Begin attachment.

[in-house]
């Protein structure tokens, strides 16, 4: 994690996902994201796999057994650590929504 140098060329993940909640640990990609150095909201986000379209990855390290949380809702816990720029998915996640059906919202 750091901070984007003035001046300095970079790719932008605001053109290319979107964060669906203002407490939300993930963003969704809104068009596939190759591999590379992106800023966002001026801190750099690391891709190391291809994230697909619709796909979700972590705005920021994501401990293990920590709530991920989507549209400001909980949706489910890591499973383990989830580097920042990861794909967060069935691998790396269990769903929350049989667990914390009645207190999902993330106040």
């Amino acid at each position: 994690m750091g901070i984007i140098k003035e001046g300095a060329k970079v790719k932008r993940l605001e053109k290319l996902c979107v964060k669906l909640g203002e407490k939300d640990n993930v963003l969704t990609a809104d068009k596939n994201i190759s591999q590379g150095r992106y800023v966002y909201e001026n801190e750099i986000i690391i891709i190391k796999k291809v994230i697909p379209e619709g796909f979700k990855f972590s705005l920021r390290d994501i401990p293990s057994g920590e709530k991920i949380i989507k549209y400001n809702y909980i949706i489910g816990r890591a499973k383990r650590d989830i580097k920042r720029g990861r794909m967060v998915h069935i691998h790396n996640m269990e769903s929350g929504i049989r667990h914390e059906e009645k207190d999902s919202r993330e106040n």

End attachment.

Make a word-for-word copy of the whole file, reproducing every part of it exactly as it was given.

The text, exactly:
[in-house]
């Protein structure tokens, strides 16, 4: 994690996902994201796999057994650590929504 140098060329993940909640640990990609150095909201986000379209990855390290949380809702816990720029998915996640059906919202 750091901070984007003035001046300095970079790719932008605001053109290319979107964060669906203002407490939300993930963003969704809104068009596939190759591999590379992106800023966002001026801190750099690391891709190391291809994230697909619709796909979700972590705005920021994501401990293990920590709530991920989507549209400001909980949706489910890591499973383990989830580097920042990861794909967060069935691998790396269990769903929350049989667990914390009645207190999902993330106040």
């Amino acid at each position: 994690m750091g901070i984007i140098k003035e001046g300095a060329k970079v790719k932008r993940l605001e053109k290319l996902c979107v964060k669906l909640g203002e407490k939300d640990n993930v963003l969704t990609a809104d068009k596939n994201i190759s591999q590379g150095r992106y800023v966002y909201e001026n801190e750099i986000i690391i891709i190391k796999k291809v994230i697909p379209e619709g796909f979700k990855f972590s705005l920021r390290d994501i401990p293990s057994g920590e709530k991920i949380i989507k549209y400001n809702y909980i949706i489910g816990r890591a499973k383990r650590d989830i580097k920042r720029g990861r794909m967060v998915h069935i691998h790396n996640m269990e769903s929350g929504i049989r667990h914390e059906e009645k207190d999902s919202r993330e106040n």